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Carmen Lee's profile photoCharlie p's profile photo
 
this is awesome news. 
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Register for the last free webinar in the suicide prevention action plan to save lives series tomorrow, June 24, which will focus on the research infrastructure we need to reduce suicidal behavior: http://1.usa.gov/15PdaHH
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Did you know 9% of American children and 4% of American adults have ADHD? We’re hosting a Facebook Q&A on the topic tomorrow, June 18, at noon ET with the National Center for Complementary and Integrative Health. http://1.usa.gov/1zyexkk
Join us as we host or participate in live online chats that cover a variety of health topics. If we’re hosting, we’ll be focusing on complementary health approaches for a specific health topic. An expert in scientific and health issues will be available to answer your questions. Dates, times, topics, and hashtags for our chats will be announced on this page and through Twitter and Facebook.
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Linda Percy's profile photoMin. Larry D Cornelius Sr's profile photoMihai Dumitru's profile photoRobert Schuller's profile photo
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I have a comment, and will share it now on a new post. I will continue to only communicate one way until and when a Federal Grand Jury Indictment is held in matters with CA CORRECTIONS AND other entities.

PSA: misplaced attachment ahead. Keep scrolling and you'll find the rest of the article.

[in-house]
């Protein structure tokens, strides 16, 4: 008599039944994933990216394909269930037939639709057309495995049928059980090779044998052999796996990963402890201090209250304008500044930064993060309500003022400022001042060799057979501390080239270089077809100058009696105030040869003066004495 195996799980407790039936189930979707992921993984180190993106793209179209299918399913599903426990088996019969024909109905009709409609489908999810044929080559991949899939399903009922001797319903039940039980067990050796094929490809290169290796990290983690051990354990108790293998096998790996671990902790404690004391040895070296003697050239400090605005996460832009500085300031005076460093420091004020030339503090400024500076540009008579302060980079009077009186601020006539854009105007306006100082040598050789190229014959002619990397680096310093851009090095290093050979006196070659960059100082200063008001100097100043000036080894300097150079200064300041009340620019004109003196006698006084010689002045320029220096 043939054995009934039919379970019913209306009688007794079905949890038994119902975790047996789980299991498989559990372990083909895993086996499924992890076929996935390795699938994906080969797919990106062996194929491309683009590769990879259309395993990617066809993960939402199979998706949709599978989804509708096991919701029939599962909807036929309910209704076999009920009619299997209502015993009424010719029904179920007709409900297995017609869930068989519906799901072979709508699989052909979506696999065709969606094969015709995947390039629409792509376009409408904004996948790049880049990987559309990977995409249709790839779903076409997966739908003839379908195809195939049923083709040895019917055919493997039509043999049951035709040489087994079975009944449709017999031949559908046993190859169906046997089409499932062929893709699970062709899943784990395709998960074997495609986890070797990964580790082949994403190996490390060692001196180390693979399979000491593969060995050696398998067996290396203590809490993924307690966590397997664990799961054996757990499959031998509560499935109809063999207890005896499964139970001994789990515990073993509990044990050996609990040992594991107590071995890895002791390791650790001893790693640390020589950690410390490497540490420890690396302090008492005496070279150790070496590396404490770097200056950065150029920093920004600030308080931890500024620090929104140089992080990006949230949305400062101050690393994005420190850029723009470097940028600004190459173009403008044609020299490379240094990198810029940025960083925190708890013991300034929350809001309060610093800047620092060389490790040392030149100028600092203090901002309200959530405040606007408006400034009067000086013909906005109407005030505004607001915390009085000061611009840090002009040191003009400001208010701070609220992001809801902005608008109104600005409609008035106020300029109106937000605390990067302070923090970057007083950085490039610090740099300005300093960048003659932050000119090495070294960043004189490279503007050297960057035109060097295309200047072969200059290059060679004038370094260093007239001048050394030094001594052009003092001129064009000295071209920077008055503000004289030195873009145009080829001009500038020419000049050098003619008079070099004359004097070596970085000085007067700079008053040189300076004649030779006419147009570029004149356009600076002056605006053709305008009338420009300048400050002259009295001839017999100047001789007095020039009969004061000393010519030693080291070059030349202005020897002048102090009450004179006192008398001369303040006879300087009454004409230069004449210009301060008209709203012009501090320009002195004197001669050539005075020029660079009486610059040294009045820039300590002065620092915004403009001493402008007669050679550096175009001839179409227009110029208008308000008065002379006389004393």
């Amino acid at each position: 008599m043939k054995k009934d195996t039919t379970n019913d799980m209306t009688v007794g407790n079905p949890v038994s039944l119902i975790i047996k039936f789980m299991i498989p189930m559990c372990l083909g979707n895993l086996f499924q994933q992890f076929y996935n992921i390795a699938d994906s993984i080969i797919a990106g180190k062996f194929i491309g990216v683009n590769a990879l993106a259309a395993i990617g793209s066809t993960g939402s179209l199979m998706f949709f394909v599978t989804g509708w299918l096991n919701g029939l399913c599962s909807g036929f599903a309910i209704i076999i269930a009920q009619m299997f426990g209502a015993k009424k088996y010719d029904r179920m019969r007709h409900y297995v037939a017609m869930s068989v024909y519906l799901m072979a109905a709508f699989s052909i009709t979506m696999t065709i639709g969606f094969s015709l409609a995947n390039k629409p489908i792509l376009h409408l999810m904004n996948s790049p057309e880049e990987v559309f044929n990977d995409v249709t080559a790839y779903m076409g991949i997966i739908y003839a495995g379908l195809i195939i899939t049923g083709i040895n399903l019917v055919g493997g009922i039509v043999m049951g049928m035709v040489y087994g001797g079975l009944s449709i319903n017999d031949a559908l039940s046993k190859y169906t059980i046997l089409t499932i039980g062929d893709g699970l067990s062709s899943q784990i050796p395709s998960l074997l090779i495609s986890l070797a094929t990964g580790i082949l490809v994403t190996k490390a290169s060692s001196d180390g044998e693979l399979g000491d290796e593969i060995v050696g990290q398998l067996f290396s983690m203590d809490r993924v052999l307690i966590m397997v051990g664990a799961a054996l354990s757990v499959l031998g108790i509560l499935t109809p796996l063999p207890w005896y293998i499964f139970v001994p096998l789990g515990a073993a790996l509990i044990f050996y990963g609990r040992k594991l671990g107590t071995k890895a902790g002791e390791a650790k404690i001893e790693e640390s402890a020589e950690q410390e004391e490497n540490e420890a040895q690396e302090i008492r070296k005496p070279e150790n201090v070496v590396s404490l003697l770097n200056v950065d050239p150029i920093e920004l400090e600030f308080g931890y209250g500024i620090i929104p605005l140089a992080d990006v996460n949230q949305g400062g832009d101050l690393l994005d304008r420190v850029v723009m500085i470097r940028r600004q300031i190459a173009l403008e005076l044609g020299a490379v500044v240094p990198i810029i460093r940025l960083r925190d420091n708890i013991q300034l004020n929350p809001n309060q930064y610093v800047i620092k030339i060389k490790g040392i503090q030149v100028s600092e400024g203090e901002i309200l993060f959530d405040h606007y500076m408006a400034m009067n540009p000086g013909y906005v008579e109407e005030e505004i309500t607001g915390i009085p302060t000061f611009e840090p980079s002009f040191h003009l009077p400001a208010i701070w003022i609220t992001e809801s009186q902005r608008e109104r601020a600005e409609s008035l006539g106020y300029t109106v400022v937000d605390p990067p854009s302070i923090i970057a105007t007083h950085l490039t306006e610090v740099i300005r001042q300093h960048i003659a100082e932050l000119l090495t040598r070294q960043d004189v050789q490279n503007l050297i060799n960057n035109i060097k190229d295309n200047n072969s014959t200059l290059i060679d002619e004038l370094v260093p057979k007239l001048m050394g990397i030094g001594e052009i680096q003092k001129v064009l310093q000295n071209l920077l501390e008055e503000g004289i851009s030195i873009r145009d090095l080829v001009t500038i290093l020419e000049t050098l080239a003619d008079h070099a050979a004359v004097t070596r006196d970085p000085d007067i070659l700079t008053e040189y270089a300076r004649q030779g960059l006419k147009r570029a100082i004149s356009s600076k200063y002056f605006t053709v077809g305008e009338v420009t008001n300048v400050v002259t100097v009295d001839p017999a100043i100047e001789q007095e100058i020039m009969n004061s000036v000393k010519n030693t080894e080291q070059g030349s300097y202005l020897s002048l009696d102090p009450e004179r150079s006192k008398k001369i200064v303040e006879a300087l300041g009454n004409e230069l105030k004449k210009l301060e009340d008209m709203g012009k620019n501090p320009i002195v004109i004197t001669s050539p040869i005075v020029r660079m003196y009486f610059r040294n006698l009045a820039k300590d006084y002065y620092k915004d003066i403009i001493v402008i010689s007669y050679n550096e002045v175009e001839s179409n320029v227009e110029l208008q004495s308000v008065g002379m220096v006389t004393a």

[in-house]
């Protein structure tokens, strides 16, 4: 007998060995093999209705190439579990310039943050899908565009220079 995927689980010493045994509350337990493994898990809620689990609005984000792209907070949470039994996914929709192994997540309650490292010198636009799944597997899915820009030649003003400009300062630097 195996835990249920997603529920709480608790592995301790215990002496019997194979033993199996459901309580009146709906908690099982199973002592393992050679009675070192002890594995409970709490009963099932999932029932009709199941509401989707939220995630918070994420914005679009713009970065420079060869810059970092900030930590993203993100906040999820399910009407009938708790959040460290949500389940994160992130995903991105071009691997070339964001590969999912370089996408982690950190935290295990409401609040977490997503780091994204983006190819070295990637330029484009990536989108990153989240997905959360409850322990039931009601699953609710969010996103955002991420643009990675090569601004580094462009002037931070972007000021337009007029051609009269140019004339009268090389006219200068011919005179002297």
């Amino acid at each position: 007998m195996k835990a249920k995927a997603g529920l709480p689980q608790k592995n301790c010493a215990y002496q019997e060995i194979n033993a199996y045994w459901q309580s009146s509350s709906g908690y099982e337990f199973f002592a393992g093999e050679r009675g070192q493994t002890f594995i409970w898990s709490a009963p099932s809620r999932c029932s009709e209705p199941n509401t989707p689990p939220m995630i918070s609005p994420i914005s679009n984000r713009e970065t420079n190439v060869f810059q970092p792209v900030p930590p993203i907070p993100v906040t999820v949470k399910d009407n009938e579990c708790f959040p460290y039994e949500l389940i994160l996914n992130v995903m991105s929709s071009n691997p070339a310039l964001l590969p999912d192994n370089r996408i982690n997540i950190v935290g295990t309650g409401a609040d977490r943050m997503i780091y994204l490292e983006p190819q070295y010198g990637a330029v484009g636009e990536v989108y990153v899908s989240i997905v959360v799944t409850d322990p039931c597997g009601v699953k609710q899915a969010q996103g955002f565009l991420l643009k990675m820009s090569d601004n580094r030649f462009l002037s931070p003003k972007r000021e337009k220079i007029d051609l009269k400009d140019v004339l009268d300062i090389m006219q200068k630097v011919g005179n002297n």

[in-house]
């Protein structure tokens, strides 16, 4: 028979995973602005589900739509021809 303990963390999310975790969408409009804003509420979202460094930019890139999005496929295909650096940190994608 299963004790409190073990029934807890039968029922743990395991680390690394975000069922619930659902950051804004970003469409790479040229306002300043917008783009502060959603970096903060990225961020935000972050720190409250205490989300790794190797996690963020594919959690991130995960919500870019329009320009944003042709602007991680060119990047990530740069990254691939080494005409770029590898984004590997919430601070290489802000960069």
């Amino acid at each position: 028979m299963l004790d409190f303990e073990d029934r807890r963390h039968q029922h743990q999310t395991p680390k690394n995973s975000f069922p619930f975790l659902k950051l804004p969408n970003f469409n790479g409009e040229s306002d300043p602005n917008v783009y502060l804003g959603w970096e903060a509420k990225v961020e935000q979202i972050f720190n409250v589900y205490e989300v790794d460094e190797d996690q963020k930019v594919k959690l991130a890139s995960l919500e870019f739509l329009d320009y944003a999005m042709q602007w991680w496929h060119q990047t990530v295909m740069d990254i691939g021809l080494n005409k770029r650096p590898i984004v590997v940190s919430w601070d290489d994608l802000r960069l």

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Join us in a week for a Facebook Q&A on Attention-Deficit Hyperactivity Disorder (ADHD). Our expert Dr. Ben Vitiello and the National Center for Complementary and Integrative Health's Dr. Wendy Weber will be on hand to answer your questions. Visit our Facebook page on Thursday, June 18 at noon ET to participate in the conversation. http://1.usa.gov/1zyexkk
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S. HIGGS's profile photoElizabeth Leyva's profile photo
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Join us on our Facebook page June 18 at noon ET as we host a Q&A on Attention-Deficit Hyperactivity Disorder (ADHD) with the National Center for Complementary and Integrative Health . Both our experts will be on hand to answer your questions. on.fb.me/1B0L5uZ
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A patient tormented by suicidal thoughts gives his psychiatrist a few strands of his hair. She derives stem cells from them to grow budding brain tissue harboring the secrets of his unique illness in a petri dish. She uses the information to genetically engineer a personalized treatment to correct his brain circuit functioning. An evolving “disease-in-a-dish” technology is bringing closer the day when such a seemingly futuristic personalized medicine scenario might not seem so far-fetched. http://1.usa.gov/1EOwtKq
Scientists have perfected mini cultured 3-D structures that grow and function much like the outer mantle – the key working tissue, or cortex – of the brain of the person from whom they were derived.
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Have them in circles
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Transforming the understanding and treatment of mental illness through research
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If you're looking for the official source of information about the National Institute of Mental Health (NIMH), please visit our homepage at http://www.nimh.nih.gov/.

The National Institute of Mental Health (NIMH) is part of the National Institutes of Health (NIH), a component of the U.S. Department of Health and Human Services.